South Africa 09 Cross-cultural Report

The atmosphere was electric, and the audience got caught up in the enthusiasm exuded by the 24 Eastern Mennonite University students who shared highlights of their fall semester cross-cultural seminar in South Africa in a university chapel program Wednesday, Dec. 8.

The group, led by Harlan de Brun, instructor in physical education and recreation, and assisted by EMU alumna Audra Baker, left campus on Sept. 2 and returned to Harrisonburg Dec. 5 for debriefing and wrap-up activities.

The students began their journey in Johannesburg, South Africa, where they studied the values and norms of South African culture, learned about the African Independent Church movement, did elementary Sesotho language study, focused on development issues and did projects such as tending a community garden.

They did readings and heard lectures at the University of Cape Town on the history and culture of Southern Africa that included how religious beliefs affected government policy during the Apartheid era.

The effects of Apartheid

Heidi Hershberger, a senior nursing major from Boyertown, Pa., shared excerpts from her journal related to Apartheid, noting: "It’s hard for me to understand how people could do such inhumane things to each other. But, at the same time, I asked myself what my position would be if I was a white South Afrikaner.

“The experience exposed my own prejudices,” Hershberger said. “We are all capable of heartless actions and stand in need of God’s mercy and forgiveness.”

The group did several sketches to depict recurring experiences on their study tour, including struggling with language intricacies when one word has multiple meanings, finding that few activities in the country start on time and “trying to keep up with Harlan (De Brun) while hiking.”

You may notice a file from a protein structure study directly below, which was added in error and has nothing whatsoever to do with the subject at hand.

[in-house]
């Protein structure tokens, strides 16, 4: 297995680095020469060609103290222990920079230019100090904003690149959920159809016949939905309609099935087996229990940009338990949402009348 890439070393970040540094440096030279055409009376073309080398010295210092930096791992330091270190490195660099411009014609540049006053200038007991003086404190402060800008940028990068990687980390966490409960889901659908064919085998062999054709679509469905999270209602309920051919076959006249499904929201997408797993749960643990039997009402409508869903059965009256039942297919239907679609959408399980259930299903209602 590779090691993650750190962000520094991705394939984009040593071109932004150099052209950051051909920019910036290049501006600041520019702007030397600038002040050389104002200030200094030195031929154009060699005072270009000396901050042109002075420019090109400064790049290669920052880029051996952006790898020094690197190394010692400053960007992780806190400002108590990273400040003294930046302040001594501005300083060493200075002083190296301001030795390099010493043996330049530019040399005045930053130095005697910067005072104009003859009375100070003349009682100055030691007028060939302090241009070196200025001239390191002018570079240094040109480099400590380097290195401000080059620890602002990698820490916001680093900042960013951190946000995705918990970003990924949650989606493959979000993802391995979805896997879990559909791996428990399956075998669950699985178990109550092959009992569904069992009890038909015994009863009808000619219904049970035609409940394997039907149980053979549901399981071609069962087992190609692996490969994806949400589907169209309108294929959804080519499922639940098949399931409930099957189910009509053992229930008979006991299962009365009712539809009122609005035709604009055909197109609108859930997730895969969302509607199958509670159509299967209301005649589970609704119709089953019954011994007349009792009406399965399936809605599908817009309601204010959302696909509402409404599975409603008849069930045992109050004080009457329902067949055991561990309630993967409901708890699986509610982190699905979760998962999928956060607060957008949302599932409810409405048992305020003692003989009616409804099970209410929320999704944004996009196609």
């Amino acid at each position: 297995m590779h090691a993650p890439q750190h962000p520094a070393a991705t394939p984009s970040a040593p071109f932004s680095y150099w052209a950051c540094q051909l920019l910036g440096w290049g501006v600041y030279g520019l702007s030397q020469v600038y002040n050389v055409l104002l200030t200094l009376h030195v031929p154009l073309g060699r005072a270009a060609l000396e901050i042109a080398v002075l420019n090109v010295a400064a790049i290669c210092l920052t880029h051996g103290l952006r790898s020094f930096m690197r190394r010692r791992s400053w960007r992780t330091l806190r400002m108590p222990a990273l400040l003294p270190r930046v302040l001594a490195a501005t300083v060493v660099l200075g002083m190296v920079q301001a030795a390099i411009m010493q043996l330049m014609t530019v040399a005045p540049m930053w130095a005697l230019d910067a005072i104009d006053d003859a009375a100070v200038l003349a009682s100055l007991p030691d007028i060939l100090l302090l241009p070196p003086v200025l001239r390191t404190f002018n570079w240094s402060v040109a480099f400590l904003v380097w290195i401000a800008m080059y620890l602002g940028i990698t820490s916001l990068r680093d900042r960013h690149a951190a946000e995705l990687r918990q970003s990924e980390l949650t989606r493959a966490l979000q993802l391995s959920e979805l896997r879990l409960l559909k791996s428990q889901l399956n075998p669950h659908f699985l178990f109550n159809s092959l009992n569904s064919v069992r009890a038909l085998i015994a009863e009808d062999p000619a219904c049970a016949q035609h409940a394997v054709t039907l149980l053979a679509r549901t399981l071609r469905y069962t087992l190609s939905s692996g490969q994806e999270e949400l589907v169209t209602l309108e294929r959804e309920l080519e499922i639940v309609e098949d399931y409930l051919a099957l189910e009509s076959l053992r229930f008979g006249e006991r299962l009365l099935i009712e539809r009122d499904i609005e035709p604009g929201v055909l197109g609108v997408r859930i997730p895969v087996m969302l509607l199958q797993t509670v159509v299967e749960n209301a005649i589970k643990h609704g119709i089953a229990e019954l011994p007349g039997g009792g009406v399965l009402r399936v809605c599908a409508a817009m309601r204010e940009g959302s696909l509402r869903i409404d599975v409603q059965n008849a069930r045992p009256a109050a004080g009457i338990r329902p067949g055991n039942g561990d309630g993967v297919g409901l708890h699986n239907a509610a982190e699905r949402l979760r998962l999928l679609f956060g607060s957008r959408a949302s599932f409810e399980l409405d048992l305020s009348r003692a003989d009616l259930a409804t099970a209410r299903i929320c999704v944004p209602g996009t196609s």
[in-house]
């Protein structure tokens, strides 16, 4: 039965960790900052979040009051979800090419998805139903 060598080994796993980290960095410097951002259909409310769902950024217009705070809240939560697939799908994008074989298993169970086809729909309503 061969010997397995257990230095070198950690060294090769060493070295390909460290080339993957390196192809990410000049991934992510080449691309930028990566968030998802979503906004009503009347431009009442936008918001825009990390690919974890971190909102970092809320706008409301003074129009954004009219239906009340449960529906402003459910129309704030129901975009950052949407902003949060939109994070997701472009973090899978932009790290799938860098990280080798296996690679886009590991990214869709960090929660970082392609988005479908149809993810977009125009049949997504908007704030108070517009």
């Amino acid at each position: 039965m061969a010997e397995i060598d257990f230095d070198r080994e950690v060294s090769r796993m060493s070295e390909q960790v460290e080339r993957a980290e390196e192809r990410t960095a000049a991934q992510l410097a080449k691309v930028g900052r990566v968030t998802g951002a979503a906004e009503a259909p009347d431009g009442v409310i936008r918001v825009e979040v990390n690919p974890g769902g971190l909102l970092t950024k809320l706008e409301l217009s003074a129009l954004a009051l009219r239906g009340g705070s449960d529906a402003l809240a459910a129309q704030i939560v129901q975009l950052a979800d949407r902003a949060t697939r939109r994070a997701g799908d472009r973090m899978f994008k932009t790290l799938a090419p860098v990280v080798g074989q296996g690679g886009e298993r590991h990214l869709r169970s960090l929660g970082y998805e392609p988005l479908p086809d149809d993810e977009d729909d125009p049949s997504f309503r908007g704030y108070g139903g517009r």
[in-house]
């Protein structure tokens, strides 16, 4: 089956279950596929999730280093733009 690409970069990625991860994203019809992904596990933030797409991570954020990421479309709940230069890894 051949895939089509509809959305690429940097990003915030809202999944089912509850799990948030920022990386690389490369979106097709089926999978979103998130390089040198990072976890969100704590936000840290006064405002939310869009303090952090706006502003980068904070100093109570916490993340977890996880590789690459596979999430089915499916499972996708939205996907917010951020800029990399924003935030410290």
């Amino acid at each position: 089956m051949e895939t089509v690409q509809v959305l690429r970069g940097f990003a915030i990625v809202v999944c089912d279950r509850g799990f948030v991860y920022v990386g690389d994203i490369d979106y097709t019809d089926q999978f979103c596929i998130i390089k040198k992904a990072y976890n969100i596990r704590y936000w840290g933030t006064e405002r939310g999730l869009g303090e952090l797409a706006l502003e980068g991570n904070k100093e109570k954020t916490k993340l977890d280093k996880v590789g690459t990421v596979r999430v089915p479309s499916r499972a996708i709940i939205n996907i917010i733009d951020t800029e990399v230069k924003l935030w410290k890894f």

Life in Africa

The group offered it’s “top ten” list on "you know you’re in South Africa when:

  1. You attend a soccer game and aren’t sure whether it’s a sporting event or a dance party.
  2. Jumping into a waterfall or plunging into a rocky whirlpool is just a 30-minute hike away.
  3. The language you are learning has sounds that are impossible to reproduce.
  4. You are thrown into a classroom of nine-year-olds who have never seen a white person and are expected to do a three-hour lesson on American history (“And I’m Canadian,” injected Justin Reesor, a senior business administration major from Stouffville, Ont.
  5. The view from your front door puts the Skyline Drive to shame.
  6. You are awakened at 6 a.m. by roosters and cowbells but it doesn’t matter because you went to bed at 8:30 the previous night.
  7. You carry a roll of toilet paper wherever you go – just in case.
  8. You have the privilege of taking communion from Archbishop Desmond Tutu.
  9. In one day, you meet 10 locals who all speak a different language and each has a completely unique story.
  10. You become so close to your leaders that they are more your friends than anything else.

Sharing and songs

The students closed the chapel presentation by singing an original song written by Denay M. Fuglie, a junior biology major from Abqaiq, Saudi Arabia, that expressed their love for Africa and its people, followed by a slide show with indigenous music.

Watch video highlights of the South Africa cross-cultural chapel